The mechs might be the focus, but there's no single, sweeping innovation that makes Titanfall work as well as it does. Instead, it's a series of seemingly small tweaks that make it feel both incredibly fresh, and surprisingly approachable. Perhaps the most important part of the game is simply how good it feels to play. When you're not in a titan, movement is incredibly fast and fluid: pilots can run along the walls, double jump to reach crazy-high areas, and sprint at ridiculous speeds. It almost feels like Assassin’s Creed, but in first person, and much less automatic. And the streamlined, simplified controls mean that you can hop through the second-story window of a building with little effort — I often found myself searching for high ground just because it was so much fun to jump around. The titans, meanwhile, are surprisingly agile; you can dash around the level, and unleash on foes with some really cool weapons. Simply walking around and seeing the ground shake beneath you is fun.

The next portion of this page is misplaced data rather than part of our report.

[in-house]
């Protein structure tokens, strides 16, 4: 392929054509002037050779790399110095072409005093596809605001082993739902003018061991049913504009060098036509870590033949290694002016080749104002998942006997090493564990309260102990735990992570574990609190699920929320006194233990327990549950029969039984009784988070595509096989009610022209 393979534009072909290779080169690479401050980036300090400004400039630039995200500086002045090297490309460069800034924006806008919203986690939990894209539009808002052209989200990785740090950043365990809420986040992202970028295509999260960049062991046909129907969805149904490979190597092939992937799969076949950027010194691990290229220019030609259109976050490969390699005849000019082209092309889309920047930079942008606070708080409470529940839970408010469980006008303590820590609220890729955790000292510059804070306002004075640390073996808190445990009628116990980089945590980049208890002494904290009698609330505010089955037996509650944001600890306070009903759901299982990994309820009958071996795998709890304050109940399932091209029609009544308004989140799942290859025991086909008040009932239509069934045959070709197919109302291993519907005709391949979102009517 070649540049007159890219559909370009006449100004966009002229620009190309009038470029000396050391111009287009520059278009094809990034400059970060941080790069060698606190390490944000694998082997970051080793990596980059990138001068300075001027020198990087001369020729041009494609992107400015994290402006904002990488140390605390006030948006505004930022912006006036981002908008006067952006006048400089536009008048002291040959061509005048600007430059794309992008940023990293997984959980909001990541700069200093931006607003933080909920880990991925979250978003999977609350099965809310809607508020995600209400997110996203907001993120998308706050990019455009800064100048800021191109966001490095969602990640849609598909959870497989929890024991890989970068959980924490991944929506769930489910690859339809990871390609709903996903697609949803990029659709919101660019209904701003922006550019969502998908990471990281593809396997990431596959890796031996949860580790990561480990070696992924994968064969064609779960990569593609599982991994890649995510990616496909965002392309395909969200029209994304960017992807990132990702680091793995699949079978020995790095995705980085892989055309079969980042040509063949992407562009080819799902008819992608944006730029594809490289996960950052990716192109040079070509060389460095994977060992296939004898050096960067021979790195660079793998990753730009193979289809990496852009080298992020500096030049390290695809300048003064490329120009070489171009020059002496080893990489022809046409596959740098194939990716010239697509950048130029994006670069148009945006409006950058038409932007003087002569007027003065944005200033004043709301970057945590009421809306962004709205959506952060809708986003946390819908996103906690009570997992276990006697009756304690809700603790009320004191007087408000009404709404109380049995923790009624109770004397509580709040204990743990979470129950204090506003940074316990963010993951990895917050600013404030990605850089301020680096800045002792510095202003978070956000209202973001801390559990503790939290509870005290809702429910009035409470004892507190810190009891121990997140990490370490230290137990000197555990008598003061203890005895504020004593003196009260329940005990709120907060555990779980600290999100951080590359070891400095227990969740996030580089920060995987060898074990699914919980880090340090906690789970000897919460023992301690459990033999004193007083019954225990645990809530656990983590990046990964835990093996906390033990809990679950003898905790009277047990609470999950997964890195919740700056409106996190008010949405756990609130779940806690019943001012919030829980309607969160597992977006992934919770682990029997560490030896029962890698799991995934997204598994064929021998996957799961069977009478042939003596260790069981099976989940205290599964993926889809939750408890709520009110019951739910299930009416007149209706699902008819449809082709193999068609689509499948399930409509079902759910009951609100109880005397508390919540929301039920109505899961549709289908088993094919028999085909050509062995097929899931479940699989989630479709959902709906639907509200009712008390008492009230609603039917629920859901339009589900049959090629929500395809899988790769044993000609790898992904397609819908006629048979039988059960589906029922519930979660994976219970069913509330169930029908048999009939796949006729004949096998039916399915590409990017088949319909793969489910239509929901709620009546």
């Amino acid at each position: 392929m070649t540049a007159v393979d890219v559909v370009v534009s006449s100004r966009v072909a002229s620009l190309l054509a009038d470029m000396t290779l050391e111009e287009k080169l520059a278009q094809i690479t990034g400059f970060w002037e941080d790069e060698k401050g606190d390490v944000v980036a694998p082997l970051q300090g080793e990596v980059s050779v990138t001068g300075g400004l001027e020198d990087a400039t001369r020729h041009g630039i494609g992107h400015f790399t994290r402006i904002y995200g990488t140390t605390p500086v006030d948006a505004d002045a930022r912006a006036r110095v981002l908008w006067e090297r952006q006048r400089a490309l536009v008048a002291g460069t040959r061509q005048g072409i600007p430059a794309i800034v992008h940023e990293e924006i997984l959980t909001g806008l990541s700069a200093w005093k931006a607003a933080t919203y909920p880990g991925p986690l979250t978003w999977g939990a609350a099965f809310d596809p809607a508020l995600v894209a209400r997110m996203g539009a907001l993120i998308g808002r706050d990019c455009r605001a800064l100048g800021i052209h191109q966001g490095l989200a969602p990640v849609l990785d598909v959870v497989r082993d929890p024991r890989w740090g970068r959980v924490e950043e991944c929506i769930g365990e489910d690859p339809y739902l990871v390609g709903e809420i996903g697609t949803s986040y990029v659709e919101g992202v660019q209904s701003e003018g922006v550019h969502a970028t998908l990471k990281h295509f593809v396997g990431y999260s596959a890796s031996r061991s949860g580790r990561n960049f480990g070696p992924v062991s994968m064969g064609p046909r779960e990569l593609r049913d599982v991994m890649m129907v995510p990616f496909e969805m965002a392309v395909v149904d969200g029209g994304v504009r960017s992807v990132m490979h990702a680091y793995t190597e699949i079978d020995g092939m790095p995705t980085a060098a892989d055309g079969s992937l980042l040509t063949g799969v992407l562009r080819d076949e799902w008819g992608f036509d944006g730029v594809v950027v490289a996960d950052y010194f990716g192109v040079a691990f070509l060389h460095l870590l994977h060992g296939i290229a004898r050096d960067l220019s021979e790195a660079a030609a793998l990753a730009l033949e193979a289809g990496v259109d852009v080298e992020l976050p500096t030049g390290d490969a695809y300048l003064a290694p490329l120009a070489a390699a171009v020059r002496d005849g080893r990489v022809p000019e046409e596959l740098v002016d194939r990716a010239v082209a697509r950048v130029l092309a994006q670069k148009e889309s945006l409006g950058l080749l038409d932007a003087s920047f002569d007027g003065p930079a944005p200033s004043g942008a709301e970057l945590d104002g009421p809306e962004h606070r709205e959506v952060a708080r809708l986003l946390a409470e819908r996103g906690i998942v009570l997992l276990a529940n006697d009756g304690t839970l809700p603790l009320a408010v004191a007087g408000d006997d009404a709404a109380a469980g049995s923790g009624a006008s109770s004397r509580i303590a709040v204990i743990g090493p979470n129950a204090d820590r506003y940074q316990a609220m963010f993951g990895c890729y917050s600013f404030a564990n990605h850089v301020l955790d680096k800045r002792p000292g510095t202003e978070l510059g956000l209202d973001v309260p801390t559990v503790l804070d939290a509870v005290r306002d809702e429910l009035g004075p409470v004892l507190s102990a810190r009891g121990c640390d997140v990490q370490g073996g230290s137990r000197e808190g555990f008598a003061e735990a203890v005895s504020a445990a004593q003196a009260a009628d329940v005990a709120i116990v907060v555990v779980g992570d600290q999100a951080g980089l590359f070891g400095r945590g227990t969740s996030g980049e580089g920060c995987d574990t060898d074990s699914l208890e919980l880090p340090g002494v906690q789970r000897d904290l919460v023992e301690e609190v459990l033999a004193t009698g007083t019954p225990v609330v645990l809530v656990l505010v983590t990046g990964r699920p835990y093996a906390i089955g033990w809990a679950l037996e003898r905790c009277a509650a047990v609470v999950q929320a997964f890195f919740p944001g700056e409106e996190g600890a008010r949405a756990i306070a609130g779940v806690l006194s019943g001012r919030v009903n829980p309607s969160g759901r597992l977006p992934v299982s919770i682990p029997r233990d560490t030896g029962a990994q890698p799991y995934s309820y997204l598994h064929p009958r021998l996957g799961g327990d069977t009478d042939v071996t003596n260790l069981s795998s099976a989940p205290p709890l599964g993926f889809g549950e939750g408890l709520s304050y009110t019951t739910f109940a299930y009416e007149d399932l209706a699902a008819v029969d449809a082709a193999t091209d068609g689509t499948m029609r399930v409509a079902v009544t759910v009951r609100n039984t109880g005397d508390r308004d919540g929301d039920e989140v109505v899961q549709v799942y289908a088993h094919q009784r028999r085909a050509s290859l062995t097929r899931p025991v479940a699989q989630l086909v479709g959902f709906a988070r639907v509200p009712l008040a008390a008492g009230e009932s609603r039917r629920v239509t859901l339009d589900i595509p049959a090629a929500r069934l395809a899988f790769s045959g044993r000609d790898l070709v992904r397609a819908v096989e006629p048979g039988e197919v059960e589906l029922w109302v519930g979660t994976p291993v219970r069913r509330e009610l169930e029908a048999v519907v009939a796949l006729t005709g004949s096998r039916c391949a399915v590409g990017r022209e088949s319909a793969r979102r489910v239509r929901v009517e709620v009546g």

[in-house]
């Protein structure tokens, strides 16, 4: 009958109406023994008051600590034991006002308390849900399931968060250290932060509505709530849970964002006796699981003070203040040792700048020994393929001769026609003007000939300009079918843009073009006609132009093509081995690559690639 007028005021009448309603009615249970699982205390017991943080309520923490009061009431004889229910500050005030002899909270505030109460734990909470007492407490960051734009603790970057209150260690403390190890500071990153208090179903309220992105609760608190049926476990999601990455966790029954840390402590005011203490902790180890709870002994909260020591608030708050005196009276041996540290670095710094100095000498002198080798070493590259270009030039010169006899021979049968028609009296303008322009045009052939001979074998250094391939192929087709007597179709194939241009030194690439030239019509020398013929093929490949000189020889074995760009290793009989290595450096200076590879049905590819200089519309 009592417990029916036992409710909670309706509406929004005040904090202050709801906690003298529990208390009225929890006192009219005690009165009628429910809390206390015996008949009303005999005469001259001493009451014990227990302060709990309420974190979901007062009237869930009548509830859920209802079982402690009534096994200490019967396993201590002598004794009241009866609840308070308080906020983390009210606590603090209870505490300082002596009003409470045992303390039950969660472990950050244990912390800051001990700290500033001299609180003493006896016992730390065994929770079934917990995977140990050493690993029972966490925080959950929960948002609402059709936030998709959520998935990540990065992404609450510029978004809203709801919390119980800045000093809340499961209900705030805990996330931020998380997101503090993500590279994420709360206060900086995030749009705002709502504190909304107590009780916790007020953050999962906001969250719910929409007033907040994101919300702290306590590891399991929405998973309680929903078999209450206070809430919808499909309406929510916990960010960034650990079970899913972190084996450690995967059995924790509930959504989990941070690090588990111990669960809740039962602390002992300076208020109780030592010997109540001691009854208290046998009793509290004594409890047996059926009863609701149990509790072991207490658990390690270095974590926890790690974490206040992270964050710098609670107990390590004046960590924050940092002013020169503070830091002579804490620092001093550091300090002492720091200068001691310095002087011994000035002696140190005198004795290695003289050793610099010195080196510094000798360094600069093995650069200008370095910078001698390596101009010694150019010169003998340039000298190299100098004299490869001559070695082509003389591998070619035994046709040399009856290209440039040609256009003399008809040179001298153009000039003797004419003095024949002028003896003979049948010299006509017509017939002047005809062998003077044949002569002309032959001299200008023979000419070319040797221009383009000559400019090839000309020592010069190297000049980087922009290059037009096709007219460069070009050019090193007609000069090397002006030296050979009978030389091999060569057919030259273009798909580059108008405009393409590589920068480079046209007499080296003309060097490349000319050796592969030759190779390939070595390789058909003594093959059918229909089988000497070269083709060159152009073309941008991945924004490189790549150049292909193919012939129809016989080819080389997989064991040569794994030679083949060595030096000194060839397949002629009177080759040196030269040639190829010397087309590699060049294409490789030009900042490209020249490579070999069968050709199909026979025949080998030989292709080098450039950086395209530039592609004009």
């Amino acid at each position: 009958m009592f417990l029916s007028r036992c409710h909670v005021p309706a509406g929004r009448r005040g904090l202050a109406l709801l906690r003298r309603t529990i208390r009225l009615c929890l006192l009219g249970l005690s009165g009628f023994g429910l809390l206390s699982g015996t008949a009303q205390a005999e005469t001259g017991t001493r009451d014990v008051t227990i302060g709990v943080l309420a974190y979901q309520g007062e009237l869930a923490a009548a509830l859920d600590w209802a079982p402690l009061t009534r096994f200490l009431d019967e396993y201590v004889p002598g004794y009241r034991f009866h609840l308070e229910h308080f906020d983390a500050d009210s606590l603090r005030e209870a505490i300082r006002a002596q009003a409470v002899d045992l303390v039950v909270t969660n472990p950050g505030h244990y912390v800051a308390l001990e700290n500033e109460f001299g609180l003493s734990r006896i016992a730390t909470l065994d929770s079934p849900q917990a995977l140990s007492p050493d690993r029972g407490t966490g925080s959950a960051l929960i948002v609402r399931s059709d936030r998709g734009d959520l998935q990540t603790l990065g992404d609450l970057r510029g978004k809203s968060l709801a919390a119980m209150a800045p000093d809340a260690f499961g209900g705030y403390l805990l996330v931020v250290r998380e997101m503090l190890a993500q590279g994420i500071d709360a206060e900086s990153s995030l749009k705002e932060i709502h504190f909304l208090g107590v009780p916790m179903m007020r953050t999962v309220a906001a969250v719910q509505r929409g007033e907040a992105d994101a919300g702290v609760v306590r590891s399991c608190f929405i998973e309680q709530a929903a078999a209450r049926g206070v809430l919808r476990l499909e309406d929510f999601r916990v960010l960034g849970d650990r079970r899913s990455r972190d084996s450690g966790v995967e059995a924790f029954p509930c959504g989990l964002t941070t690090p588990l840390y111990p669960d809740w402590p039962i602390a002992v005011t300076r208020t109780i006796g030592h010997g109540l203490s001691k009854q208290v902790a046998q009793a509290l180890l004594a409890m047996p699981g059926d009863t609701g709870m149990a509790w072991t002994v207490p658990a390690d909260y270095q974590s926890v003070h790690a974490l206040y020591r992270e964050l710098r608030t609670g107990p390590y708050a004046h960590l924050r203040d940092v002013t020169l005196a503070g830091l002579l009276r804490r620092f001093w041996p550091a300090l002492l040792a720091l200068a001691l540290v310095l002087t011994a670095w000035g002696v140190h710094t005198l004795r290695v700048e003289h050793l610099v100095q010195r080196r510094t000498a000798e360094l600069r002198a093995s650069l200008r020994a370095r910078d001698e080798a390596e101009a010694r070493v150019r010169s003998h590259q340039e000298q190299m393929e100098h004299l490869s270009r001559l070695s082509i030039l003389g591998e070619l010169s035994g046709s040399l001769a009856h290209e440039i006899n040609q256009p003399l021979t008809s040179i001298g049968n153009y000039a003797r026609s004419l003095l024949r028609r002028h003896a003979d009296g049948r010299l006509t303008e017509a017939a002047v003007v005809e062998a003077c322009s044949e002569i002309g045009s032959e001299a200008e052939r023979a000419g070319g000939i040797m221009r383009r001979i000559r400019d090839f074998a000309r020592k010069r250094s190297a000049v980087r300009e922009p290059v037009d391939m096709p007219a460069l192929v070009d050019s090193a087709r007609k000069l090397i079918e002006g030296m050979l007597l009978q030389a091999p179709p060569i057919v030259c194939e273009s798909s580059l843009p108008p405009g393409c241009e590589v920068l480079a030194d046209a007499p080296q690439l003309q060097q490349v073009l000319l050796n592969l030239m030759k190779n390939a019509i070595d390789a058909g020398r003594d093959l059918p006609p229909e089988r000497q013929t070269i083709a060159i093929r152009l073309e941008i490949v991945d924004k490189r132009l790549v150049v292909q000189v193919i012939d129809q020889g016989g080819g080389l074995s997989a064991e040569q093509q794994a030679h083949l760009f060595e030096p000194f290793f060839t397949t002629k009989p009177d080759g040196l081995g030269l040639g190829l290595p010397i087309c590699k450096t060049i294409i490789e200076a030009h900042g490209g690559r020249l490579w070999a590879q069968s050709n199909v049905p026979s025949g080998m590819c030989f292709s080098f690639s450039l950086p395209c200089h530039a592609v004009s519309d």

But a titan isn't the all-powerful, omnipotent weapon it might seem. Though the mechs are bigger and more powerful than the pilots, strapping into one turns you into a target: everyone can see you, and there's nowhere to hide. I often found myself lasting just a few minutes in a titan before being forced to hit the eject button. In that brief window of time I'm usually able to do quite a bit of damage, whether it's firing a few rockets off at enemy titans or stomping on a few soldiers. But titans aren’t simply a reward, because even when you're out of the suit the game is incredibly fun. The speedy pilots are able to get places the titans can't, and the levels are expertly designed around this fact: you'll find plenty of small spaces to hide from titan fire, and if you're careful, you can even hop on the back of a titan and shoot its robotic brains out.